On the day, my mum got back from work and quickly changed into a glam frock at home. She came into my room where I was annoyed because I couldn’t get my eyebrows right. My Dad drove us into Manchester, and I played Ariana’s best tunes in the car. We giggled as I unveiled the crude meaning of the song ‘Side to Side’. These trivial things would later become so far away and unimportant.
We arrived and I deliberated what t-shirt to get at the merch stand (I love merch). My mum made me get a pink one as she said I wear too much black, and she wanted to buy it for me as a treat. I read later on that people had used the shirts they had bought as makeshift tourniquets. The desk was situated in the foyer area next to the box office, the very place where hours later a man would blow himself up and kill twenty-two people. It is also the place we would ordinarily pass through to the train station, had we not been getting a lift that night. The thought sends chills.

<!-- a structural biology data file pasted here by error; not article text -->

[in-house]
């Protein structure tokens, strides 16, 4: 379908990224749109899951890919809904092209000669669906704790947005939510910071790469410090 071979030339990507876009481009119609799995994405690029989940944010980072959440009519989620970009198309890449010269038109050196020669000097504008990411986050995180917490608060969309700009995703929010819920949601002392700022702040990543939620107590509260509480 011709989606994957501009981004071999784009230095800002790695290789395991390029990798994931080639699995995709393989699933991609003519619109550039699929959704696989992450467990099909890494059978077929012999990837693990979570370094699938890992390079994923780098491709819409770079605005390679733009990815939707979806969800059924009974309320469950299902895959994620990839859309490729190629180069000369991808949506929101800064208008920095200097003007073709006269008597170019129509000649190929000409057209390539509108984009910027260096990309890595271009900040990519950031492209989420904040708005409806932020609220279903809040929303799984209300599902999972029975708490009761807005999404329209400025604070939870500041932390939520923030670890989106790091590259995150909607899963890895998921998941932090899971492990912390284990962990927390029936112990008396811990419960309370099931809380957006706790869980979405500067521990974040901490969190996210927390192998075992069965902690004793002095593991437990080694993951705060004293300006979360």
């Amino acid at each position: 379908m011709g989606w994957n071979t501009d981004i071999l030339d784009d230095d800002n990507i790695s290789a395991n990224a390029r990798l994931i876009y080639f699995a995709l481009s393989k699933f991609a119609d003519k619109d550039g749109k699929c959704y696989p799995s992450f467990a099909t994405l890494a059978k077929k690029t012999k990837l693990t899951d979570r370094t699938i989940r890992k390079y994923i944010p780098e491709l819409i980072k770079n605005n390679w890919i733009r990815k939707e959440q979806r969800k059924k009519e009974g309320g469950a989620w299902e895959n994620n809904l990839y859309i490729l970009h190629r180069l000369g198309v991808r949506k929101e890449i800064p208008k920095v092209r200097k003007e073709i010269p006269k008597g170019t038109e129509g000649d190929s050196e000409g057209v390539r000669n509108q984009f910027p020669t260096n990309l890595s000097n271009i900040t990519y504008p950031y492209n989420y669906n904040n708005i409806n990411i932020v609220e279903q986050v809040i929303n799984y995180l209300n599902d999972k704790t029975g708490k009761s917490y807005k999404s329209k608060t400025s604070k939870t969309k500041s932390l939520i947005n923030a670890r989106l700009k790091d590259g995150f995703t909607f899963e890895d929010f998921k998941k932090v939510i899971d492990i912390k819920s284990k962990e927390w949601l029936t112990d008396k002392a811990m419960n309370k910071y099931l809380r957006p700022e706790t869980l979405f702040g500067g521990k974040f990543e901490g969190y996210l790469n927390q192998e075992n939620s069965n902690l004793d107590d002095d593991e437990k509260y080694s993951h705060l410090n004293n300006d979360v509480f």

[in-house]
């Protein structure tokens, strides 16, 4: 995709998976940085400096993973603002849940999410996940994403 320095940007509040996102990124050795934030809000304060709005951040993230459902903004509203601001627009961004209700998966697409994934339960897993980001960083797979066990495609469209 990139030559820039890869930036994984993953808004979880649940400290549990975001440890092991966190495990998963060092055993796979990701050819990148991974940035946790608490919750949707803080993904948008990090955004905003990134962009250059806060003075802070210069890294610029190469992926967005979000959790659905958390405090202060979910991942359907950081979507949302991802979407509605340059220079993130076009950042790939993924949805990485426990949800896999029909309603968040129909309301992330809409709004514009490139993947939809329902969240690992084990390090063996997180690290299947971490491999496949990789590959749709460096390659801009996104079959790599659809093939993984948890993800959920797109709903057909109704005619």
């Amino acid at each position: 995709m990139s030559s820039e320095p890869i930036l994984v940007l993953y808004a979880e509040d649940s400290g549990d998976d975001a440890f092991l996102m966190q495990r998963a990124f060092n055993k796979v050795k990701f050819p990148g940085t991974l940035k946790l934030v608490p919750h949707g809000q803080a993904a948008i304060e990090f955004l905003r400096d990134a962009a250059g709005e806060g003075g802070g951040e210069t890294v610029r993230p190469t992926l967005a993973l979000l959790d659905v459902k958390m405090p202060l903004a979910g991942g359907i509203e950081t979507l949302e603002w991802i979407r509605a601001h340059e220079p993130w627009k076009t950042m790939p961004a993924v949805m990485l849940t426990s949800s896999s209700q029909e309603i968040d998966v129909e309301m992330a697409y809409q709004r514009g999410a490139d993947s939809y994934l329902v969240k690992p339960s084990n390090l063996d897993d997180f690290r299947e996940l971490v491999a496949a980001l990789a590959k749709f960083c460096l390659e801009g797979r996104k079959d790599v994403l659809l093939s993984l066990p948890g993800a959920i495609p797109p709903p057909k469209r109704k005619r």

The concert was amazing; everything we wanted it to be. I stood up and danced, sang along, gazed in awe at the swish of her famous long ponytail. I clapped and cheered at the release of balloons into the audience. There was a segment of the concert where a video played on the big screens, with messages of empowerment flashing up. I thought how good it was that pop concerts perpetuate these messages and that the girls here could be inspired by that; it reminded me of how we had ‘Girl Power’ when I was young and how important that was for all of us. As the last song finished people started to leave, but I knew she would come on again as she hadn’t sung ‘Dangerous Woman’ yet. I was right – she reappeared in an amazing black PVC dress and belted out the ballad.